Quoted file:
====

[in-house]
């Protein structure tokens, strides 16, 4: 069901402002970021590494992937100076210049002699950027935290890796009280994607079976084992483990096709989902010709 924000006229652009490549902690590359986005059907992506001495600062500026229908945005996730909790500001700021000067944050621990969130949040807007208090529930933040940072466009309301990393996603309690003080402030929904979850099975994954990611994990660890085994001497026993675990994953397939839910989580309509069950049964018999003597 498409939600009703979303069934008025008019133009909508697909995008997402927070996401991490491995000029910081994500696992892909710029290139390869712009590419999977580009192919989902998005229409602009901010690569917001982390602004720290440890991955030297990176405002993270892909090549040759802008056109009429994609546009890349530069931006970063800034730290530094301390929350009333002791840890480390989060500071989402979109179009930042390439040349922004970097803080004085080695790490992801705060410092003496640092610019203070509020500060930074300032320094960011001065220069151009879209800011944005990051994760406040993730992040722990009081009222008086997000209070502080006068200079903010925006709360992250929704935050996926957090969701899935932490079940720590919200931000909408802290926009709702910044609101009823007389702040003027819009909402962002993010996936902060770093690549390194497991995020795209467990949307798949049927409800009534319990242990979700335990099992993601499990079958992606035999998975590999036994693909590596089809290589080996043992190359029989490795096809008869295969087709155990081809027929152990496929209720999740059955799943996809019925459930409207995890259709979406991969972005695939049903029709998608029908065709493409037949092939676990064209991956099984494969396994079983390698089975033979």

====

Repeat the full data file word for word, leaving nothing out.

[in-house]
């Protein structure tokens, strides 16, 4: 069901402002970021590494992937100076210049002699950027935290890796009280994607079976084992483990096709989902010709 924000006229652009490549902690590359986005059907992506001495600062500026229908945005996730909790500001700021000067944050621990969130949040807007208090529930933040940072466009309301990393996603309690003080402030929904979850099975994954990611994990660890085994001497026993675990994953397939839910989580309509069950049964018999003597 498409939600009703979303069934008025008019133009909508697909995008997402927070996401991490491995000029910081994500696992892909710029290139390869712009590419999977580009192919989902998005229409602009901010690569917001982390602004720290440890991955030297990176405002993270892909090549040759802008056109009429994609546009890349530069931006970063800034730290530094301390929350009333002791840890480390989060500071989402979109179009930042390439040349922004970097803080004085080695790490992801705060410092003496640092610019203070509020500060930074300032320094960011001065220069151009879209800011944005990051994760406040993730992040722990009081009222008086997000209070502080006068200079903010925006709360992250929704935050996926957090969701899935932490079940720590919200931000909408802290926009709702910044609101009823007389702040003027819009909402962002993010996936902060770093690549390194497991995020795209467990949307798949049927409800009534319990242990979700335990099992993601499990079958992606035999998975590999036994693909590596089809290589080996043992190359029989490795096809008869295969087709155990081809027929152990496929209720999740059955799943996809019925459930409207995890259709979406991969972005695939049903029709998608029908065709493409037949092939676990064209991956099984494969396994079983390698089975033979």